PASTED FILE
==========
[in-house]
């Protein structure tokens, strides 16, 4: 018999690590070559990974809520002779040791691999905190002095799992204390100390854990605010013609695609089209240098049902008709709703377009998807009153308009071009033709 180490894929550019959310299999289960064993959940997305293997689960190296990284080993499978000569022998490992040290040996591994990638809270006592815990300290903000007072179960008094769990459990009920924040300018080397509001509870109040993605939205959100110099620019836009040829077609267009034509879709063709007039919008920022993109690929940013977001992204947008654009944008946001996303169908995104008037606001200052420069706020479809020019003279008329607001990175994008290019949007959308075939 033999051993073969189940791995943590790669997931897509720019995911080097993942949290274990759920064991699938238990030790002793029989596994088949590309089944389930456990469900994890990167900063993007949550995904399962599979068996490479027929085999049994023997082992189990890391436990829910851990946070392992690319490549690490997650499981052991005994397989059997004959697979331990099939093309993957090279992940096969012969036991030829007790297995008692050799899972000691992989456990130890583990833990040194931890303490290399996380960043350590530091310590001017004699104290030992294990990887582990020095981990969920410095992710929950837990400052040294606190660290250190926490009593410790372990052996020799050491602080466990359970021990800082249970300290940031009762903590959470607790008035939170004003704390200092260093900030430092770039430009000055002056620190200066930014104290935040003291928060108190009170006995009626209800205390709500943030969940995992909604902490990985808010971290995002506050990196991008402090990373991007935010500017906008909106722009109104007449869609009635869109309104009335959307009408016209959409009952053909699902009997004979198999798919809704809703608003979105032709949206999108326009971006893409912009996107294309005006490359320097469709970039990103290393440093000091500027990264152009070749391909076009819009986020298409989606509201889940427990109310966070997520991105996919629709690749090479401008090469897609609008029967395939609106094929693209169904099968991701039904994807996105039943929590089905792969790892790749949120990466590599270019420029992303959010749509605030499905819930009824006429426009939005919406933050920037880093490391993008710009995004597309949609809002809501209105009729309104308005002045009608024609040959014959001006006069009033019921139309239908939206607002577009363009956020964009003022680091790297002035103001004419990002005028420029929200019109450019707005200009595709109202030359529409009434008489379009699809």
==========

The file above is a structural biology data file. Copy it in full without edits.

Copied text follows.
[in-house]
């Protein structure tokens, strides 16, 4: 018999690590070559990974809520002779040791691999905190002095799992204390100390854990605010013609695609089209240098049902008709709703377009998807009153308009071009033709 180490894929550019959310299999289960064993959940997305293997689960190296990284080993499978000569022998490992040290040996591994990638809270006592815990300290903000007072179960008094769990459990009920924040300018080397509001509870109040993605939205959100110099620019836009040829077609267009034509879709063709007039919008920022993109690929940013977001992204947008654009944008946001996303169908995104008037606001200052420069706020479809020019003279008329607001990175994008290019949007959308075939 033999051993073969189940791995943590790669997931897509720019995911080097993942949290274990759920064991699938238990030790002793029989596994088949590309089944389930456990469900994890990167900063993007949550995904399962599979068996490479027929085999049994023997082992189990890391436990829910851990946070392992690319490549690490997650499981052991005994397989059997004959697979331990099939093309993957090279992940096969012969036991030829007790297995008692050799899972000691992989456990130890583990833990040194931890303490290399996380960043350590530091310590001017004699104290030992294990990887582990020095981990969920410095992710929950837990400052040294606190660290250190926490009593410790372990052996020799050491602080466990359970021990800082249970300290940031009762903590959470607790008035939170004003704390200092260093900030430092770039430009000055002056620190200066930014104290935040003291928060108190009170006995009626209800205390709500943030969940995992909604902490990985808010971290995002506050990196991008402090990373991007935010500017906008909106722009109104007449869609009635869109309104009335959307009408016209959409009952053909699902009997004979198999798919809704809703608003979105032709949206999108326009971006893409912009996107294309005006490359320097469709970039990103290393440093000091500027990264152009070749391909076009819009986020298409989606509201889940427990109310966070997520991105996919629709690749090479401008090469897609609008029967395939609106094929693209169904099968991701039904994807996105039943929590089905792969790892790749949120990466590599270019420029992303959010749509605030499905819930009824006429426009939005919406933050920037880093490391993008710009995004597309949609809002809501209105009729309104308005002045009608024609040959014959001006006069009033019921139309239908939206607002577009363009956020964009003022680091790297002035103001004419990002005028420029929200019109450019707005200009595709109202030359529409009434008489379009699809």